Coronaviruses have arisen again after a series of viral epidemic attacks by the members of coronaviridae family, namely by the SARS-CoV in 2002-2003 and the MERS-CoV in the middle-east in 2012. The 2019 novel coronavirus (SARS-CoV-2) is a new human coronavirus that emerged at the end of December 2019 in Wuhan, China. This virus seems to be associated with milder symptoms but is much more widely transmitted in the community. The fatality rate of the novel coronavirus infection is estimated at around 2% (Fatality rate can change as a virus can mutate, according to epidemiologists), lower than that of SARS (10%) and much lower than that of MERS (34%). SARS-CoV-2 has globally caused more than 12·1 million cases of COVID-19, resulting in 551 000 deaths and severe economic disruption.
Coronaviruses are large viruses consisting of a non-segmented, positive-strand RNA genome of ~30 kb. They exhibit a crown-like structure which is basically spike glycoproteins. The virus gains entry into the host through binding of this S glycoprotein to host cell receptor- angiotensin-converting enzyme 2 (ACE2). Due to its high mutation rates of S glycoproteins, viruses are subjected to continuous modification leading to difficulty in vaccine development.
Considering the high rate of transmission of SARS-CoV-2, a global search for a vaccine against COVID 19 is at its peak. Currently, there are 199 candidate vaccines being tested all over the world. Majority of vaccines are protein subunit based vaccines targeting the spike protein of SARS CoV2, RNA based, and non-replicating vector-based. Although majority are under pre-clinical trials, about 11 candidate vaccines have reached human clinical trial stages, including three recombinant protein-based vaccines, two viral vector-based vaccines, one DNA vaccine, two mRNA vaccines, two inactivated virus vaccines, and one autologous dendritic cell-based vaccine loaded with antigens from severe acute respiratory syndrome coronavirus 2 (SARS-CoV-2).
Vaccines candidates in the phase III trial includes, the British-Swedish company AstraZeneca and the University of Oxford based, called ChAdOx1, which uses chimpanzee adenovirus to express proteins, reported on July 20 in the journal Lancet. The vaccine is safe, causing no severe side effects. The advantages of the viral vector are the ability to elicit an elevated immunogenic response and prolonged persistence even at a lower level in the host. It raised antibodies against the coronavirus as well as other immune defenses.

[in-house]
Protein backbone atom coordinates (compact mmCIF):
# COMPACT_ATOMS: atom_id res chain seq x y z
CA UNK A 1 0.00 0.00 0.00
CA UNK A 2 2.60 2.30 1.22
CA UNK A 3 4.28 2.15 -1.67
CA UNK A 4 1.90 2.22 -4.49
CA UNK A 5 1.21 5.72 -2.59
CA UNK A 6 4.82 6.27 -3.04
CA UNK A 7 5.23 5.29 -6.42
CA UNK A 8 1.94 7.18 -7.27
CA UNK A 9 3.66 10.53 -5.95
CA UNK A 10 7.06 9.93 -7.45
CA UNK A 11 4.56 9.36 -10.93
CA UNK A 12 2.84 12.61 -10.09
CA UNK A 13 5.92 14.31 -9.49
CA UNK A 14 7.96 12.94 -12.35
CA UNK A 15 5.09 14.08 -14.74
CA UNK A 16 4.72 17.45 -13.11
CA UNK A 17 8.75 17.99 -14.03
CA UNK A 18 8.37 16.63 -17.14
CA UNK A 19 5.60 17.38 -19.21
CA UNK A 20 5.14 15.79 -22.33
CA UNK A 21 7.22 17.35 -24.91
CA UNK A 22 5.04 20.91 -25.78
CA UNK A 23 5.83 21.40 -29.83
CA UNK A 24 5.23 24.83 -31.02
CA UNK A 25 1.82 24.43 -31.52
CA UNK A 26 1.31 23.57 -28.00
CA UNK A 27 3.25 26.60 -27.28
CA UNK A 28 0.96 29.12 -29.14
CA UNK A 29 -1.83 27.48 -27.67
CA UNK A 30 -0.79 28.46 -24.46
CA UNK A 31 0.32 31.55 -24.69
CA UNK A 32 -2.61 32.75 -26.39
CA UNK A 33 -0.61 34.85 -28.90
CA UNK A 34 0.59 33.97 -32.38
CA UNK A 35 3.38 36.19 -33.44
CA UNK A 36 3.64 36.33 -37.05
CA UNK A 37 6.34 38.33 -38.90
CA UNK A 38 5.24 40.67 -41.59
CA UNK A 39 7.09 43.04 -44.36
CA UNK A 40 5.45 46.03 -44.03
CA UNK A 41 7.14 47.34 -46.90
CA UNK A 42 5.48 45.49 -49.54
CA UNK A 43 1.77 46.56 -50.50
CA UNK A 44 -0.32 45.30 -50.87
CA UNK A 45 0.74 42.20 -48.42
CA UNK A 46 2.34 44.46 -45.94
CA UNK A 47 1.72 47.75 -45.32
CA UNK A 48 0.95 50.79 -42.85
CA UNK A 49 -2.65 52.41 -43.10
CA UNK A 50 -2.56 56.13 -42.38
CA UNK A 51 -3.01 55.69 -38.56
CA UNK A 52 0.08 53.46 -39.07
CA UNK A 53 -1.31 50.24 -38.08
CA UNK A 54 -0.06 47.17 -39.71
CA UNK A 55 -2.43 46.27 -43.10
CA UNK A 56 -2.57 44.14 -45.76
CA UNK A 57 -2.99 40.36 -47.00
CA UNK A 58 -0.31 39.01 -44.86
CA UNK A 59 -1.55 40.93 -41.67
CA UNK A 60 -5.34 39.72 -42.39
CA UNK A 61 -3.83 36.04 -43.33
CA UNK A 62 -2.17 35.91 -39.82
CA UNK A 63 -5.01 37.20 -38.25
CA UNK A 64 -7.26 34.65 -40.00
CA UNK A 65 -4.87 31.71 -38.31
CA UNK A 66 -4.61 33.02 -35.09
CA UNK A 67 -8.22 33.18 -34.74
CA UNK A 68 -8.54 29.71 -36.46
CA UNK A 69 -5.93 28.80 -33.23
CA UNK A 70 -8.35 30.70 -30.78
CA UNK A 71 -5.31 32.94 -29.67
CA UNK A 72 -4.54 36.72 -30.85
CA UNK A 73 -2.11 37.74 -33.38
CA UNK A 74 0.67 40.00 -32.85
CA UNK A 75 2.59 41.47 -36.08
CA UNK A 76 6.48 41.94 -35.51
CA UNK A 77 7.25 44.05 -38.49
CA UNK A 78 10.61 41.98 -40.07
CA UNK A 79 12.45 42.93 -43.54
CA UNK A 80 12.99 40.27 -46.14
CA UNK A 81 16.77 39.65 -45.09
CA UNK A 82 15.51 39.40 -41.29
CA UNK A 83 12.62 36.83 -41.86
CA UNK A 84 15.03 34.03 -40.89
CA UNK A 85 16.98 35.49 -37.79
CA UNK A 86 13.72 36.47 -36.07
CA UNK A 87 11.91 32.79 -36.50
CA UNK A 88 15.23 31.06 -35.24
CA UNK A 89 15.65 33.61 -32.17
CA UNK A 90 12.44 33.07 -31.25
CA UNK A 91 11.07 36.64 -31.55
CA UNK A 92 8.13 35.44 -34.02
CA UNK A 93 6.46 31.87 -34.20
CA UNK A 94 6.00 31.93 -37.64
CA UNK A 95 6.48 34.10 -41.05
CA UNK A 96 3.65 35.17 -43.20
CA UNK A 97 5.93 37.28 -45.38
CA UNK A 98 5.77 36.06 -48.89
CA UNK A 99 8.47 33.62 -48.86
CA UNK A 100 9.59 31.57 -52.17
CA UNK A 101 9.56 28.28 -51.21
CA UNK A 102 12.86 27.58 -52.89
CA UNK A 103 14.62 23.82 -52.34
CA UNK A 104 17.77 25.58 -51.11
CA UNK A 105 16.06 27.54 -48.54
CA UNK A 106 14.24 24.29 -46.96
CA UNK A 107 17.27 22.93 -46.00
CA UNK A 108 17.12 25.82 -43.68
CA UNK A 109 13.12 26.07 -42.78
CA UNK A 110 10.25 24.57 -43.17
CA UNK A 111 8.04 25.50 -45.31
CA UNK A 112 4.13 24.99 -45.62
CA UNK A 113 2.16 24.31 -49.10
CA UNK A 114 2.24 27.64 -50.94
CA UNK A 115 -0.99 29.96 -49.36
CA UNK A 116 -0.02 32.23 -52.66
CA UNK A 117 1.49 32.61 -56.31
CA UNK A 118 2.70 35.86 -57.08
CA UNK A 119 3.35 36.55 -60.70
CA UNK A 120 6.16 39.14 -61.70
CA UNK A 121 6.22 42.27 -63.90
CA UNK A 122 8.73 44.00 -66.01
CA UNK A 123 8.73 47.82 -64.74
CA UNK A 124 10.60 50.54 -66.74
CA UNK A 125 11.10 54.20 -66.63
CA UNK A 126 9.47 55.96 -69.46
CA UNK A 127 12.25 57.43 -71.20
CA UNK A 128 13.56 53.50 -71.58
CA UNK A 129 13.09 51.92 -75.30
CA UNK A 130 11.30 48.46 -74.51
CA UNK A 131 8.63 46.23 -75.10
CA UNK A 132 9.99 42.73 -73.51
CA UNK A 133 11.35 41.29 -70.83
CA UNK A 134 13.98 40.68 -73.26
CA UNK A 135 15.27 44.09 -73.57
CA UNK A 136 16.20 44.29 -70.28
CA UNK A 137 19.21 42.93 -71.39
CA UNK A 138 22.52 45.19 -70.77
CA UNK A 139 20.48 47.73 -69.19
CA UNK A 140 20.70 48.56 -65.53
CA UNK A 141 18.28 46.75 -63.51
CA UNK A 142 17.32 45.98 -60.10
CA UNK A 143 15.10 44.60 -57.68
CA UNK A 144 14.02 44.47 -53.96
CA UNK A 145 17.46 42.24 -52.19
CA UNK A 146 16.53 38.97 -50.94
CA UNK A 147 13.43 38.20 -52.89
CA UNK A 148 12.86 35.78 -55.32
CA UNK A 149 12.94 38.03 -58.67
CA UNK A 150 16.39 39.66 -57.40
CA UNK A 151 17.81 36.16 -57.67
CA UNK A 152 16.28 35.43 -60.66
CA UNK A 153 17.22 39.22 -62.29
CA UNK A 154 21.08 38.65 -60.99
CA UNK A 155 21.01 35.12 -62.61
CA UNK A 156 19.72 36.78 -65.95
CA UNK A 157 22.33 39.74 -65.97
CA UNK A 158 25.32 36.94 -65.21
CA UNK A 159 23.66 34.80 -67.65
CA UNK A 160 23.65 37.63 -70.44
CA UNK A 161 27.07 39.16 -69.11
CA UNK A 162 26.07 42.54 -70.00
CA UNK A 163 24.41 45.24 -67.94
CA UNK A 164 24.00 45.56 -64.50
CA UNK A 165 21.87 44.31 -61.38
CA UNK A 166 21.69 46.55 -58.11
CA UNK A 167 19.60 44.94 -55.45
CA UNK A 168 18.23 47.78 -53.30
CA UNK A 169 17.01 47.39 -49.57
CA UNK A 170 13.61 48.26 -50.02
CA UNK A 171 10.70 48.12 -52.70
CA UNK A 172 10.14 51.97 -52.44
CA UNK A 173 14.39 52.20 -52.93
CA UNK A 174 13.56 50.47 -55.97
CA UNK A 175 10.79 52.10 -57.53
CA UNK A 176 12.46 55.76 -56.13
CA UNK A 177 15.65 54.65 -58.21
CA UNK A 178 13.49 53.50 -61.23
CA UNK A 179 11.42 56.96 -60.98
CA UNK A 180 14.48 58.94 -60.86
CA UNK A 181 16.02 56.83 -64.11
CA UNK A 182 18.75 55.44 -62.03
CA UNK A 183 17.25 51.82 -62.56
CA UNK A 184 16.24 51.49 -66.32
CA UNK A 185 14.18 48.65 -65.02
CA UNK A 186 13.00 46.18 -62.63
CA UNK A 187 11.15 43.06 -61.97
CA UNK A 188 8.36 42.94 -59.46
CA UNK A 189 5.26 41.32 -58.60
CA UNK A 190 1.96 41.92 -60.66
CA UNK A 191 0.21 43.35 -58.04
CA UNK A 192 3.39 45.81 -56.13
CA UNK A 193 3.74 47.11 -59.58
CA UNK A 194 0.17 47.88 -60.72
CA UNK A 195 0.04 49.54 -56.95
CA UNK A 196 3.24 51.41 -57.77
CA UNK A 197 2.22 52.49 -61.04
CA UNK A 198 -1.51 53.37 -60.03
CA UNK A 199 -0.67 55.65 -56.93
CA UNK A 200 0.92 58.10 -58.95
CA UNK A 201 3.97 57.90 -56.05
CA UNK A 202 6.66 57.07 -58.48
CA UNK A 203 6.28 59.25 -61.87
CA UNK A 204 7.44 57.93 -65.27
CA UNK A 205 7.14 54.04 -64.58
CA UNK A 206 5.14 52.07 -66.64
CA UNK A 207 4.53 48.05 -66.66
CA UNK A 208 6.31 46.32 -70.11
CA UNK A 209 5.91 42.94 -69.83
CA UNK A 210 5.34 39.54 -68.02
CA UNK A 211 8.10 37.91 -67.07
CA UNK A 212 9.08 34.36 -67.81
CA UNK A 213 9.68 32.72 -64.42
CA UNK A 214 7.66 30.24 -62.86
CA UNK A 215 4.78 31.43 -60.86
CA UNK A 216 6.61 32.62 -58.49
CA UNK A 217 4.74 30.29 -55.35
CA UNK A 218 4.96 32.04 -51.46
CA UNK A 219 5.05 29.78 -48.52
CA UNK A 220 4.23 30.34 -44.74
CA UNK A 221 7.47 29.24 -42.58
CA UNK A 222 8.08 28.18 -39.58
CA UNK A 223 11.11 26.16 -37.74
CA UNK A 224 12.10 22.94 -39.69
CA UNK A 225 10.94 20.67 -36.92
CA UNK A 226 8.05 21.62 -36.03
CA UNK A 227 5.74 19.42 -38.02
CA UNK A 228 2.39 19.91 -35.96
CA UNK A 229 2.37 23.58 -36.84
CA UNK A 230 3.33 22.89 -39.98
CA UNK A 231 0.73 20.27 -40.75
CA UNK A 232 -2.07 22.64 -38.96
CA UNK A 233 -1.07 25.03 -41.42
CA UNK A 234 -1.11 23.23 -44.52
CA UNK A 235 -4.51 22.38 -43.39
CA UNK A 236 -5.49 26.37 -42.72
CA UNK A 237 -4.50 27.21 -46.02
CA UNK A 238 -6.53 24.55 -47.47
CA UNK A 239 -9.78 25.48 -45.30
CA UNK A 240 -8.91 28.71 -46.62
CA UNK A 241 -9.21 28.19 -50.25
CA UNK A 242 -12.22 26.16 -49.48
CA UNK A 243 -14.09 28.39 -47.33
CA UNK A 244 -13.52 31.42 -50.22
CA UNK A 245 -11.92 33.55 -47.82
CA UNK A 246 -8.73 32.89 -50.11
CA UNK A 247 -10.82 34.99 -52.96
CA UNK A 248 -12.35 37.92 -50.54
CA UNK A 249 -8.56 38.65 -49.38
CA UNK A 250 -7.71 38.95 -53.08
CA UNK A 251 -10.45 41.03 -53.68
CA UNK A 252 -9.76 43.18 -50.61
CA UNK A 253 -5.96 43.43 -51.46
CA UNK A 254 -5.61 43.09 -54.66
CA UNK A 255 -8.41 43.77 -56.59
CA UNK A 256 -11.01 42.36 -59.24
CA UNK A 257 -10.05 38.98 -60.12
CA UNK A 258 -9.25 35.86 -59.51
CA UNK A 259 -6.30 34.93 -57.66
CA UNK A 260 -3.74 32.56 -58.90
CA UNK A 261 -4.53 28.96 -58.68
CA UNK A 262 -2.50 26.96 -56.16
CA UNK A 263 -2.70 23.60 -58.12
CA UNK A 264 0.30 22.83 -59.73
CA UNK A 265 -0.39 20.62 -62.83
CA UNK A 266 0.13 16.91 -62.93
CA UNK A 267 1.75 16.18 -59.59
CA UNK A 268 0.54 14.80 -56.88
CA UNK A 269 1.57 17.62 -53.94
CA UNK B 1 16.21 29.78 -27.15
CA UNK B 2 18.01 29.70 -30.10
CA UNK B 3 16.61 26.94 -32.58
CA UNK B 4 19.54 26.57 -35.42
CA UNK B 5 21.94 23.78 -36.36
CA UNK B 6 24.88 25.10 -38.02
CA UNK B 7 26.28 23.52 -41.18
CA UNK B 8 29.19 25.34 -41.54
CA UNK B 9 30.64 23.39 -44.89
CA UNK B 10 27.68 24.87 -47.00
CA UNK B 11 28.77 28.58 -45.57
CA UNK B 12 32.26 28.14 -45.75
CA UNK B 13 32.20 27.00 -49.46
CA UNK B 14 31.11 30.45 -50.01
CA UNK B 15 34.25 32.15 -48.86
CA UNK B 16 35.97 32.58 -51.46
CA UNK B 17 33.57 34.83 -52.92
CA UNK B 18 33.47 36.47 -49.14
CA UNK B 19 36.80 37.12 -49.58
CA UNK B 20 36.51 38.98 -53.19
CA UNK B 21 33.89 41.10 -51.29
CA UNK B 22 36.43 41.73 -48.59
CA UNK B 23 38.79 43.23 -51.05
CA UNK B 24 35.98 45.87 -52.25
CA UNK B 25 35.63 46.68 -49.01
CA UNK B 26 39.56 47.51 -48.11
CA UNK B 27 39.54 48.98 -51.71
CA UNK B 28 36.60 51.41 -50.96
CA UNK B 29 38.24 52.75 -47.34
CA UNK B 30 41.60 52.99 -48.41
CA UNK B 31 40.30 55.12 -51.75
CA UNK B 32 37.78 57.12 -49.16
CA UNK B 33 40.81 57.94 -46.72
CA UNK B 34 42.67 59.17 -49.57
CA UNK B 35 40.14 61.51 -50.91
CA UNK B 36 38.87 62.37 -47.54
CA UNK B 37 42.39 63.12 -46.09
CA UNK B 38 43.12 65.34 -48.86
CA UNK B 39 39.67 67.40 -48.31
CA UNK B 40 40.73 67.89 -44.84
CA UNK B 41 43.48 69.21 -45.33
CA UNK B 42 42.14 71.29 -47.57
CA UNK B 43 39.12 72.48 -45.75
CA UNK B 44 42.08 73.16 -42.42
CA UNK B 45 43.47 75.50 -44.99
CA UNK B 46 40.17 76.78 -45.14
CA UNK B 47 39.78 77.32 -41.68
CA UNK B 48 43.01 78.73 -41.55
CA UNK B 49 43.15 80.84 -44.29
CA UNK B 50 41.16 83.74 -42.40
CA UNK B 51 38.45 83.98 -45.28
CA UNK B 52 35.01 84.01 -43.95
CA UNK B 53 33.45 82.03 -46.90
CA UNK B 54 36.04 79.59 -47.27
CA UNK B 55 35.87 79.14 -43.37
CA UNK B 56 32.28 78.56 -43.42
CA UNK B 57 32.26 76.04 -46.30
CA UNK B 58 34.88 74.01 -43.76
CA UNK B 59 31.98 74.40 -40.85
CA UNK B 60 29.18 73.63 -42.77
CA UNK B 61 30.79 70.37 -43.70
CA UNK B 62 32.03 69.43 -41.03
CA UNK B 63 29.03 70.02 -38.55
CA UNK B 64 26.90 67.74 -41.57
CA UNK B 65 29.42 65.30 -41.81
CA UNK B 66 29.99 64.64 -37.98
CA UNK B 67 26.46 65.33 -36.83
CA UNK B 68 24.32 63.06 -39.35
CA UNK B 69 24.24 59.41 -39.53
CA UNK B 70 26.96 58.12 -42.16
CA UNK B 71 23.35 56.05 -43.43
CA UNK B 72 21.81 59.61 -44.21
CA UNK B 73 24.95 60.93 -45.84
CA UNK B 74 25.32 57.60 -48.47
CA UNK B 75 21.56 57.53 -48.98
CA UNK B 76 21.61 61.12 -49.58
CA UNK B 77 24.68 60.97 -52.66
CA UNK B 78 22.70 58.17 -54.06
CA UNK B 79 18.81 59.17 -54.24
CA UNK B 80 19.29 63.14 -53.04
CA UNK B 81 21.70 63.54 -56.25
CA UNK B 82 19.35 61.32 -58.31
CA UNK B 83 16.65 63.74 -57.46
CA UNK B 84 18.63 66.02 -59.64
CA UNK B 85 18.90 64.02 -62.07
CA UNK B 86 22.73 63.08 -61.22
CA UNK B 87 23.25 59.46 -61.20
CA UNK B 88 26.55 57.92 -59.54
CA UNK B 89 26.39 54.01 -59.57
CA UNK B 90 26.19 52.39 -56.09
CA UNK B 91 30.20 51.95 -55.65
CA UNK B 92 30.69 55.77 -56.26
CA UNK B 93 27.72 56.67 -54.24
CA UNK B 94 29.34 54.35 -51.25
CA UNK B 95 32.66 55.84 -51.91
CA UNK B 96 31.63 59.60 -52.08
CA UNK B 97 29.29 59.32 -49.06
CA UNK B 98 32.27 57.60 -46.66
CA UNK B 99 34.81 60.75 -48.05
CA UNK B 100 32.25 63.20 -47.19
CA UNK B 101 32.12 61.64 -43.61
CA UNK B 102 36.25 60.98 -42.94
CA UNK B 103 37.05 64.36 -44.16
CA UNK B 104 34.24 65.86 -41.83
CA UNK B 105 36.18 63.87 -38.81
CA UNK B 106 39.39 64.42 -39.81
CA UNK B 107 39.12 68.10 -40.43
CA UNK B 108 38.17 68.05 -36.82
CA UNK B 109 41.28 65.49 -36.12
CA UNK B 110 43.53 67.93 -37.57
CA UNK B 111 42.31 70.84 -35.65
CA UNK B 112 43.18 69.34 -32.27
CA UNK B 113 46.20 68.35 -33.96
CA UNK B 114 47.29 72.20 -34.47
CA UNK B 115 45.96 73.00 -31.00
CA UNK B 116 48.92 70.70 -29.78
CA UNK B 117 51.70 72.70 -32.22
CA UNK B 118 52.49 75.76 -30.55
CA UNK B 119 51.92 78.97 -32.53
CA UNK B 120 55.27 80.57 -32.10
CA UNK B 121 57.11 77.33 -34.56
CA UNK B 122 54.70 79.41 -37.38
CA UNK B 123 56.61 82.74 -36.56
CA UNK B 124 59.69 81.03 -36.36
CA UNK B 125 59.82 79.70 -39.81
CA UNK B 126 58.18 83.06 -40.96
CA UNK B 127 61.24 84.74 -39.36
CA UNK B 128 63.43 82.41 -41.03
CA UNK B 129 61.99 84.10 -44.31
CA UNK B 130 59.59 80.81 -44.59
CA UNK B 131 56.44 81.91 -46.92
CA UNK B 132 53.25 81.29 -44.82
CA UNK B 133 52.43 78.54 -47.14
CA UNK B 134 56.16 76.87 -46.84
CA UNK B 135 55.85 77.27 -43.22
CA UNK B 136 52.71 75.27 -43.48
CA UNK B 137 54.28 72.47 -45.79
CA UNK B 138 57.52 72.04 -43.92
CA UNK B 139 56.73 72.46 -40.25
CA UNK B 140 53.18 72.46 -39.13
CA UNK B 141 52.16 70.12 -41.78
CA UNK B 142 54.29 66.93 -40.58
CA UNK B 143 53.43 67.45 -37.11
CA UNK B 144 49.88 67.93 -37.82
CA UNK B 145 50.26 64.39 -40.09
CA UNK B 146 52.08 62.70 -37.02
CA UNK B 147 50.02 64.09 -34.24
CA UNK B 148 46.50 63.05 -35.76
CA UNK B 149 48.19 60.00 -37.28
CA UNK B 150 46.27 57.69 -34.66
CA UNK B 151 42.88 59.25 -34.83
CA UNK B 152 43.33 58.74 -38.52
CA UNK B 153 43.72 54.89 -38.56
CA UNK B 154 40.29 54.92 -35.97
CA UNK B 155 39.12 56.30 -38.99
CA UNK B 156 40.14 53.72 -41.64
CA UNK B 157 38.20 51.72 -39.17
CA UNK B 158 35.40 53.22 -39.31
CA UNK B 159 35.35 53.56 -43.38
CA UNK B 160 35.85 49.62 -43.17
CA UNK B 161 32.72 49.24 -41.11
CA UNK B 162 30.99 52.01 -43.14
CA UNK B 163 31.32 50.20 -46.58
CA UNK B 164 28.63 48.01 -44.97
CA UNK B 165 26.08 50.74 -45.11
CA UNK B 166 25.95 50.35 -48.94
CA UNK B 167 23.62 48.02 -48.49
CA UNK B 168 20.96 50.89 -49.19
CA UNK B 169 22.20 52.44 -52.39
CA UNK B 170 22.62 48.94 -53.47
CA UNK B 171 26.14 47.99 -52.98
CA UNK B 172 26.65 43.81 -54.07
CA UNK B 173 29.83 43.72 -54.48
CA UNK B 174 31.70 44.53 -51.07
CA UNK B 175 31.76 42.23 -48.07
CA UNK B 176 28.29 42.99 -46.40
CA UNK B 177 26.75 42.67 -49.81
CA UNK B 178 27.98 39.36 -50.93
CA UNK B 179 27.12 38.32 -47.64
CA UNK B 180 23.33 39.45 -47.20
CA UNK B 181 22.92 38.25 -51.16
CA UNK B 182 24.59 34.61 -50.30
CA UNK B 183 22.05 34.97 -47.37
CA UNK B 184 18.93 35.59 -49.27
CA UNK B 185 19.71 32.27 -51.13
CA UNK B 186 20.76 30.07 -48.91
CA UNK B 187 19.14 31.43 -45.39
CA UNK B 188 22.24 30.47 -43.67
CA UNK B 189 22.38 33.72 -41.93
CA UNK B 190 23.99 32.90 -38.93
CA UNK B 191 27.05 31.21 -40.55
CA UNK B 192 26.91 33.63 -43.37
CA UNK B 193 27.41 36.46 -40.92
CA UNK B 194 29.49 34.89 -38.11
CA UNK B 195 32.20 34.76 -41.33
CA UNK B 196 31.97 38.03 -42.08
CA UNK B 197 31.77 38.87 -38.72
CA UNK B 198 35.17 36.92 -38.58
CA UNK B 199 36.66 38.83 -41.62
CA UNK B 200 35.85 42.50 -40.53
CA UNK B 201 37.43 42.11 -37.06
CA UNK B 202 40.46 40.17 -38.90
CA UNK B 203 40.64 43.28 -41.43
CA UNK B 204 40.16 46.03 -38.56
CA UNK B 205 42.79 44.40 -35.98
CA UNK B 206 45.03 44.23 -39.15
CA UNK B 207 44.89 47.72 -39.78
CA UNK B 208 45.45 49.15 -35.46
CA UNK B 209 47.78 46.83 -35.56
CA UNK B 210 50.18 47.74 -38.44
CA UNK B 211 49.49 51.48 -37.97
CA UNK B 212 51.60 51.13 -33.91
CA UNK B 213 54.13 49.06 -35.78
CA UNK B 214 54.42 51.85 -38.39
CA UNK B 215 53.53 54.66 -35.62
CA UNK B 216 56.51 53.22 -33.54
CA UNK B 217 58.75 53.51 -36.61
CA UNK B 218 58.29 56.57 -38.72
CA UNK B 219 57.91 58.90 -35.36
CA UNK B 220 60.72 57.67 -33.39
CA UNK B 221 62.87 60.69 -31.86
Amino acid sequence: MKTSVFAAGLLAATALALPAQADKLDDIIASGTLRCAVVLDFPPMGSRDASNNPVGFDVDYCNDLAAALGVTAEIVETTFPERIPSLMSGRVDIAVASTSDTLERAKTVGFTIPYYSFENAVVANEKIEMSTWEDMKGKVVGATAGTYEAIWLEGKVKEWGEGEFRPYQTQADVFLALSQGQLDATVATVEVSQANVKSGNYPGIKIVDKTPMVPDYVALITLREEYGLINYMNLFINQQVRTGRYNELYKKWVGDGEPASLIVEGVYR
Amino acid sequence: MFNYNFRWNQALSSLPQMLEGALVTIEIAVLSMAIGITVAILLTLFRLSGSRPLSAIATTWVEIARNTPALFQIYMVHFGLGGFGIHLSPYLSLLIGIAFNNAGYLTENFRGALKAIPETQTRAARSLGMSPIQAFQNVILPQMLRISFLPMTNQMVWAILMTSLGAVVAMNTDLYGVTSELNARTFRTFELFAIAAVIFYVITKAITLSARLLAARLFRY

The inactivated vaccine developed by Sinopharm, Wuhan Institute of Biological Products is also in the phase III trials, uses an inactivated version of SARS-CoV-2 along with an alum as adjuvant. The vaccine induced a positive immune response by producing neutralizing antibodies. Another vaccine candidate developed by a private Chinese company Sinovac Biotech is testing an inactivated vaccine called CoronaVac. In July the company launched a Phase III trial in Brazil in July. Since Phase I/II trials on 743 volunteers found no severe adverse effects and produced an immune response.
Six Indian companies which are Zydus Cadila, Serum Institute of India, Biological E, Bharat Biotech, Indian Immunologicals, and Mynvax are on the forefront of vaccine development out of these, two of them, Bharat Biotech and Zydus Cadila are starting with phase I/ II human clinical trials of their most advanced vaccines.
Hyderabad based Bharat Biotech’s Covaxin is an “inactivated” vaccine, which is made using particles of the Covid-19 virus that were killed so that they would not be able to infect or replicate in those injected with it. Injecting particular doses of these particles serves to build immunity by helping the body create antibodies against the dead virus. The company launched Phase I/II trials in July.
Also, Ahmedabad based Zydus Cadila’s ZyCov-D is a “plasmid DNA” vaccine. DNA vaccines use genetically engineered plasmids–a type of DNA molecule–that are coded with the antigen (a toxin or substance given off by the virus) against which the immune response is to be built. The DNA sequence injected would match that of the virus, helping the body build antibodies against it. On July 3 the company announced approval to start human trials.
Although scientists all over the world are putting their best efforts into developing a vaccine, the process does not come without its own set of obstacles. The foremost challenge that any group of researchers has encountered is the deficiency of technical knowledge with respect to SARS-CoV-2. Bringing an effective vaccine from the labs to the public use in stipulated time requires a strong and global collaboration between various academic groups and industries. The hope for the rapid development of a vaccine in the near future will only be possible when certain new standards will be developed to balance the scientific needs with the regulatory and public health considerations.
About the Author: Aastha Pal is a microbiology candidate from Delhi University.
Disclaimer: Views expressed are the authors own. CHD Group takes no liability on behalf or for the contents expressed.